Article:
A faux crystal bottle, empty, but corked, with a lavender ribbon round the neck.
Jeannie uncorked the bottle, sniffed. The gardenia smell was puny, but still something.
She dropped it back into the box.
“Don’t think we should throw this one here out just yet,” she shouted over her shoulder, to Natalie, the eldest.
Jeannie had known her eighty-fourth year was it. But clearing out her house was not. Junky junk junk for days.
Saturday April 5th 1934
Friday Angel Nealey — Fan — didn’t know if the twinge in her womb woke her or if it was Juniper Lynn. Her ten-year-old sister always flailed, tossed and moaned. Many times Fan would shake her, crying, “June? June?! You beating me girl, watch out.” This morning June was in a delightful dream: door jamb had morphed into a wedge of chocolate cake.
Fan trotted back inside and the mosquitoes stirred.
Today Mama Dawn puts on her dress resembling Muffin’s marbles — mostly clear with swirls; aqua, citrus yellow and orange. His real name is Earnest Paul, the five year old brother’s, but he’s been nicknamed Muffin because he’s so plump, light-brown and sweet. Black girls are to have prettier skin if they eat burnt toast. Good thing she’s had a bath the night before and washed. Rubbed the lye between her hands at the water pump. Fully submerging in the water, menstruating.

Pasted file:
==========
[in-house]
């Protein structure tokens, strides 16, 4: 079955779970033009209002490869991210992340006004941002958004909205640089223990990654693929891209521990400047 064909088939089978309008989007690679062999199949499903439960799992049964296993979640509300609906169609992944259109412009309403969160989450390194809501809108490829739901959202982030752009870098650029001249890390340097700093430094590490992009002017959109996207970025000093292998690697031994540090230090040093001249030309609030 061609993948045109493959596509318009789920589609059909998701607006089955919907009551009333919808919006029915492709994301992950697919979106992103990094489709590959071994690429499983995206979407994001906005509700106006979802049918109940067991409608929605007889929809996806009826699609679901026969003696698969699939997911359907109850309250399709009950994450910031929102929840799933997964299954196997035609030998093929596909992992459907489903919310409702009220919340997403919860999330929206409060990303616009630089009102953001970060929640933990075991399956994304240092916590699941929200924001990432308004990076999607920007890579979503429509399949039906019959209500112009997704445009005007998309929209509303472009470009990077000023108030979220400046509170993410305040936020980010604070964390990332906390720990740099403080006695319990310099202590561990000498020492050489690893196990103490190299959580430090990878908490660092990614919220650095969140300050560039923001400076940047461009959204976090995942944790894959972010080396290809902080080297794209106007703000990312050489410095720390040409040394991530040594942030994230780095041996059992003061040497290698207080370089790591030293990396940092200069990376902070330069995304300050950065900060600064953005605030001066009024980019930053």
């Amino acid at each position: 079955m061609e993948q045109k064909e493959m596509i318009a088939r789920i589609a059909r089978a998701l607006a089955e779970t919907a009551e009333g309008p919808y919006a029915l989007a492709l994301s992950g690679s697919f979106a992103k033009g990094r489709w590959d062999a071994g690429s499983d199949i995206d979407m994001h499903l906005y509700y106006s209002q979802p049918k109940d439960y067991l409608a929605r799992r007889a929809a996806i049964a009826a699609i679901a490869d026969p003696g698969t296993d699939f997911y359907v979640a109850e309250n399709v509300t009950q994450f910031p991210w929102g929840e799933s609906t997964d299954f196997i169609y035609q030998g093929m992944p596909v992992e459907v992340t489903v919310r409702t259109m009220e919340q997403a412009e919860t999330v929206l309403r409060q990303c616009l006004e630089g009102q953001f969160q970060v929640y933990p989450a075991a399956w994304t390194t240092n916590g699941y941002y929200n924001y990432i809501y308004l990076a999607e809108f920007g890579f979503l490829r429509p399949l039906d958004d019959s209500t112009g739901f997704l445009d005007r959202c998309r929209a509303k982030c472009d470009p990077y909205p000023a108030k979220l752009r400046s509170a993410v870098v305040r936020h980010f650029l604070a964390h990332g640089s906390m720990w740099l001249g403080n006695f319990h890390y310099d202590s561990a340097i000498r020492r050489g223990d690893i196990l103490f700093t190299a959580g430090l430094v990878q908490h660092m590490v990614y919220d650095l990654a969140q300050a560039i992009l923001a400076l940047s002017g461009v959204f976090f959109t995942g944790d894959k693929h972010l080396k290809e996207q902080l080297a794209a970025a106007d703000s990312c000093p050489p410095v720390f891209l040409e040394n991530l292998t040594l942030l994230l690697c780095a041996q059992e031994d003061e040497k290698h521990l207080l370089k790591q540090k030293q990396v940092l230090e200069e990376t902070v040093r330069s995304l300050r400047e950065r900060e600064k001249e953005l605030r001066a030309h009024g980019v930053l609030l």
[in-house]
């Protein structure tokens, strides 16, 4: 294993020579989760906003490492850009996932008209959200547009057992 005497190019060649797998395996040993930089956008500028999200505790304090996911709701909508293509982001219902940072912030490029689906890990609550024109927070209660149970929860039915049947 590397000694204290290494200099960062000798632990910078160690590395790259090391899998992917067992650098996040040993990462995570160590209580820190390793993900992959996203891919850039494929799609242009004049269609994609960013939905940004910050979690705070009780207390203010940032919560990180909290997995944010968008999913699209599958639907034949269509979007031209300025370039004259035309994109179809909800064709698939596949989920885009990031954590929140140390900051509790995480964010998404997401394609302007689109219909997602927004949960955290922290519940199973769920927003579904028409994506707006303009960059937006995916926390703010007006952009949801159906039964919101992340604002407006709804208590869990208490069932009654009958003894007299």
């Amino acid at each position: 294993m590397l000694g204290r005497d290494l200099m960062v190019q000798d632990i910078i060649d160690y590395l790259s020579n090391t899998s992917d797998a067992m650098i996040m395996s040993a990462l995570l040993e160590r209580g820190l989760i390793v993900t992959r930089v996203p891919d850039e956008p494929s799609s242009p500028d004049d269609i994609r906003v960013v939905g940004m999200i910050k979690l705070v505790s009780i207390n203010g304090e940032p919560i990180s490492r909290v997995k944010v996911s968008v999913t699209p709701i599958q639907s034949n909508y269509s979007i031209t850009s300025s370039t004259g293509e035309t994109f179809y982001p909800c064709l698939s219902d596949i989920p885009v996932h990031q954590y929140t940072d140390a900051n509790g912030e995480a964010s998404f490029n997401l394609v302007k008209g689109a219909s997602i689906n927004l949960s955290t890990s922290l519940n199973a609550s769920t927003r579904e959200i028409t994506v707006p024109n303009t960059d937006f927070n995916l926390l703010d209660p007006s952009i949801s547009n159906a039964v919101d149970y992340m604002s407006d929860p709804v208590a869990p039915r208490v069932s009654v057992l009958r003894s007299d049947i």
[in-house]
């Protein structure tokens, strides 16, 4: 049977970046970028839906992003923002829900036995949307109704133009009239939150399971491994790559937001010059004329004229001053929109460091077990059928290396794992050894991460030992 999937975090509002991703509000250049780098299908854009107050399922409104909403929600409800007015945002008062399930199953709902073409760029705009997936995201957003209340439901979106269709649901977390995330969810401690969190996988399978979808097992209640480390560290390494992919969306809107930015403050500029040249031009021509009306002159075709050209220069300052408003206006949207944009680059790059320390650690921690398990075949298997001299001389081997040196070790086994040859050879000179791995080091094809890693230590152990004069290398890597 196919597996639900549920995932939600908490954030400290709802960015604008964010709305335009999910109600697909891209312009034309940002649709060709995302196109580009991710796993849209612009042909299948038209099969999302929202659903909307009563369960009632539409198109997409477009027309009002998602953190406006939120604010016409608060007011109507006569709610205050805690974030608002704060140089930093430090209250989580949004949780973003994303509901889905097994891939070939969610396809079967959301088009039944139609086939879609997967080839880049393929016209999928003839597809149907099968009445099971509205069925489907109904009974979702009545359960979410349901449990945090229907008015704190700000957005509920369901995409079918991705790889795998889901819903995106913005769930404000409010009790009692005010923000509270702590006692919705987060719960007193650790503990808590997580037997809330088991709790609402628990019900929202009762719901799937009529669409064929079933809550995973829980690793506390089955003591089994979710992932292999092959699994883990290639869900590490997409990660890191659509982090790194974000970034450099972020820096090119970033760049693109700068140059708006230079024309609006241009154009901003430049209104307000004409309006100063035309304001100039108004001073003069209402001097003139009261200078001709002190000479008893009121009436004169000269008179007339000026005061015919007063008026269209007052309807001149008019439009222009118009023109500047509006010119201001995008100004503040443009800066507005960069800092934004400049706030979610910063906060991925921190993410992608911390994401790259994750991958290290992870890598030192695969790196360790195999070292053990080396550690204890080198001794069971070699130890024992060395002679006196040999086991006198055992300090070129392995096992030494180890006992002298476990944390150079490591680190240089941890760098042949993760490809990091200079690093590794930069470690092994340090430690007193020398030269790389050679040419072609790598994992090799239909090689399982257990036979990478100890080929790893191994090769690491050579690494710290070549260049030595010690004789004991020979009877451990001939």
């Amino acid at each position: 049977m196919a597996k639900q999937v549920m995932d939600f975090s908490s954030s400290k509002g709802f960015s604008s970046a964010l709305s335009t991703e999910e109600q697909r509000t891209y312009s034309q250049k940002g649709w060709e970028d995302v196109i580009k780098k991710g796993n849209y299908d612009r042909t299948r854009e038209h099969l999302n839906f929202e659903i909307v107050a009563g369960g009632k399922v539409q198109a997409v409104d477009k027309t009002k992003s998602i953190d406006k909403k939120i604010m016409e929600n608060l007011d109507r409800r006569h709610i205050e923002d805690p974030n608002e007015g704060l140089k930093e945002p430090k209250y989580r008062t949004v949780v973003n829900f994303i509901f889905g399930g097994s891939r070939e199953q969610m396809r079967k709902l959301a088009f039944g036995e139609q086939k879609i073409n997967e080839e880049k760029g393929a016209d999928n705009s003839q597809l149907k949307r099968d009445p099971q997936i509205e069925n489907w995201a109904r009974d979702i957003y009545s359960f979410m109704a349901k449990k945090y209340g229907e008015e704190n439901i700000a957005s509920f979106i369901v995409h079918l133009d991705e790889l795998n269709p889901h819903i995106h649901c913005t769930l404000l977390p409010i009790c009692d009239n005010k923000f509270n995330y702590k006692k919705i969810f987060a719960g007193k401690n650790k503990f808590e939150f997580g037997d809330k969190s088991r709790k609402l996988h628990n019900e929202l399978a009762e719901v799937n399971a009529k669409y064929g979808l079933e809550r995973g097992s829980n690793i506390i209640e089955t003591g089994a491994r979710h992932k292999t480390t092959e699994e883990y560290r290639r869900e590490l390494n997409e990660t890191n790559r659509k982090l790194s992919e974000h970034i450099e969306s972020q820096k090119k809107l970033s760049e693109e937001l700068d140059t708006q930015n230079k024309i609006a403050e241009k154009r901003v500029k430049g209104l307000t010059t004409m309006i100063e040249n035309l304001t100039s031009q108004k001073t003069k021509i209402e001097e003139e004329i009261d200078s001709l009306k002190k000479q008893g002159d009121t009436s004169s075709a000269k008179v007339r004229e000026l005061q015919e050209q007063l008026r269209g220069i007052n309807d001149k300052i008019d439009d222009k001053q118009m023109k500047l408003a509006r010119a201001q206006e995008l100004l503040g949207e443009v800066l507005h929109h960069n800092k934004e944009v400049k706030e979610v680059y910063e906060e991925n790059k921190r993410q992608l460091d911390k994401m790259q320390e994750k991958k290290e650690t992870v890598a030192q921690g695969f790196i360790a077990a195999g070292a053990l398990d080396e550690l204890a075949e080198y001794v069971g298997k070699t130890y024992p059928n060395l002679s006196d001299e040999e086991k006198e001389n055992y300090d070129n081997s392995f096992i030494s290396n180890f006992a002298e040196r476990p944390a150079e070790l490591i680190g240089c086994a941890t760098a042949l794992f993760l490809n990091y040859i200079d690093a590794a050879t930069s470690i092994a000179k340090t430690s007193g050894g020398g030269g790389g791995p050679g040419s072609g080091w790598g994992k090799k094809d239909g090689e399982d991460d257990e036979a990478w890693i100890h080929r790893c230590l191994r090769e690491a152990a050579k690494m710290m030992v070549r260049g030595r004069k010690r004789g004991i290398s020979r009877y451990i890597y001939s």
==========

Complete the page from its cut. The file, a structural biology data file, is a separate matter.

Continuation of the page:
And Mama was up, too. Strong coffee in a tin mug was in front of her. Freedom Nealey, everyone called Frieda. An average-height, wiry-built woman with a complexion the color of a weak tea. She was sitting in her kitchen in her day dress, color of corn, a blue paisley handkerchief on her head. She was what the folks called, a handsome woman. Her features weren’t symmetrical enough to be beautiful.
Fan was a carbon copy in her face but taller. At twelve just, she already was towering over Frieda. The other difference was Fan’s right shin was marred at three by an accident with a pan of hot cooking grease.
Fridays, aromatic junipers, and gems. She was thirty-five and had carried on her tradition of naming her daughters after her three favorite things.
Fan got out of bed, slipped on her overalls and lit the lantern; Fan gritted her teeth and stuffed her rags in her pocket, took the lantern and trudged; Fan hummed nothing in particular, no songs or notes in particular, to the outhouse.
To her even further annoyance, she’d discovered her rags sack kept under her mattress at the foot of her bed was running low.
“Thank you, Mama. Mmm-hmm.”
Fan stood the lantern like an employee awaiting instructions from an employer.